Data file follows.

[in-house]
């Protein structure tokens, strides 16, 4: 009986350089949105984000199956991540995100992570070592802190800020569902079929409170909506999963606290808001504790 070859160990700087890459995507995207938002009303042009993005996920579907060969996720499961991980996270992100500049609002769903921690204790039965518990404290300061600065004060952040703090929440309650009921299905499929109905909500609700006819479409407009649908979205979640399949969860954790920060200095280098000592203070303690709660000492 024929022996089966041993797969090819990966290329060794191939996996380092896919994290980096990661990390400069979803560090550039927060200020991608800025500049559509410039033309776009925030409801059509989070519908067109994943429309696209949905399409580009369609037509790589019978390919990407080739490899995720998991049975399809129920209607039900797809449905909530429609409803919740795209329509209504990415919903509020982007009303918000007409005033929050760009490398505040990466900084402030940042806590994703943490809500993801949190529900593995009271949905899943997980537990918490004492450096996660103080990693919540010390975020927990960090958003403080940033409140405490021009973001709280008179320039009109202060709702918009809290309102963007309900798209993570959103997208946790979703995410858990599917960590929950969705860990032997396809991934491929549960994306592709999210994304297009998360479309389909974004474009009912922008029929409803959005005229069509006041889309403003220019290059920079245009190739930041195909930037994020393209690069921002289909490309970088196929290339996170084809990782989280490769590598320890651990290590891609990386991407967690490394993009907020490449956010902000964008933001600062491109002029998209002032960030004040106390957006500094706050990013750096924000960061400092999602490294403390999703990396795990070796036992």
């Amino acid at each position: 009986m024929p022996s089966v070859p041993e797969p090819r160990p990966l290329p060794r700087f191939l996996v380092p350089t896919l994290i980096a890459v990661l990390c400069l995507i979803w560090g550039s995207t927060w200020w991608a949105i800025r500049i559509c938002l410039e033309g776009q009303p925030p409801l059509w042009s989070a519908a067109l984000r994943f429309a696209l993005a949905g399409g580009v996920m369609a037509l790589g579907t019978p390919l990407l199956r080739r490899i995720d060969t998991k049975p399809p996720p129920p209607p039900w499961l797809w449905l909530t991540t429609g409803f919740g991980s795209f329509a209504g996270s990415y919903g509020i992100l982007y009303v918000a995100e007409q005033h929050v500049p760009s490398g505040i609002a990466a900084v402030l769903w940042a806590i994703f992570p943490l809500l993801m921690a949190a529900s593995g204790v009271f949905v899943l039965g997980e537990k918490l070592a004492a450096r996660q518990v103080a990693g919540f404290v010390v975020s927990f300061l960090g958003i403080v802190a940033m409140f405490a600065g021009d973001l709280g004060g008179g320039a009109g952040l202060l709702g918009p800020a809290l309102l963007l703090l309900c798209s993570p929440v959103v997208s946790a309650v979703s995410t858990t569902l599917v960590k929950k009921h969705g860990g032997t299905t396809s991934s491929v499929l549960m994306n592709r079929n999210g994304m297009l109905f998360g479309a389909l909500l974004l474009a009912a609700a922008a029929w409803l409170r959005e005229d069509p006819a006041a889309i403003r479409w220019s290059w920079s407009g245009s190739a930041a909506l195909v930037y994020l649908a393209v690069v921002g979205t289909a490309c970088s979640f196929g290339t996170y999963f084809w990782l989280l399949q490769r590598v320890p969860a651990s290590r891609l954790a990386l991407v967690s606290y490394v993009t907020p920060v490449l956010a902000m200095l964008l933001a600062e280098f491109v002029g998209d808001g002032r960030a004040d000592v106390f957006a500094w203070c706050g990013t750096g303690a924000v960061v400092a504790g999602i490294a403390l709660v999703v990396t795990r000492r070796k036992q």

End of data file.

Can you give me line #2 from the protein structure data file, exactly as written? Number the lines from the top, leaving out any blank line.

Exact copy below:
């Protein structure tokens, strides 16, 4: 009986350089949105984000199956991540995100992570070592802190800020569902079929409170909506999963606290808001504790 070859160990700087890459995507995207938002009303042009993005996920579907060969996720499961991980996270992100500049609002769903921690204790039965518990404290300061600065004060952040703090929440309650009921299905499929109905909500609700006819479409407009649908979205979640399949969860954790920060200095280098000592203070303690709660000492 024929022996089966041993797969090819990966290329060794191939996996380092896919994290980096990661990390400069979803560090550039927060200020991608800025500049559509410039033309776009925030409801059509989070519908067109994943429309696209949905399409580009369609037509790589019978390919990407080739490899995720998991049975399809129920209607039900797809449905909530429609409803919740795209329509209504990415919903509020982007009303918000007409005033929050760009490398505040990466900084402030940042806590994703943490809500993801949190529900593995009271949905899943997980537990918490004492450096996660103080990693919540010390975020927990960090958003403080940033409140405490021009973001709280008179320039009109202060709702918009809290309102963007309900798209993570959103997208946790979703995410858990599917960590929950969705860990032997396809991934491929549960994306592709999210994304297009998360479309389909974004474009009912922008029929409803959005005229069509006041889309403003220019290059920079245009190739930041195909930037994020393209690069921002289909490309970088196929290339996170084809990782989280490769590598320890651990290590891609990386991407967690490394993009907020490449956010902000964008933001600062491109002029998209002032960030004040106390957006500094706050990013750096924000960061400092999602490294403390999703990396795990070796036992």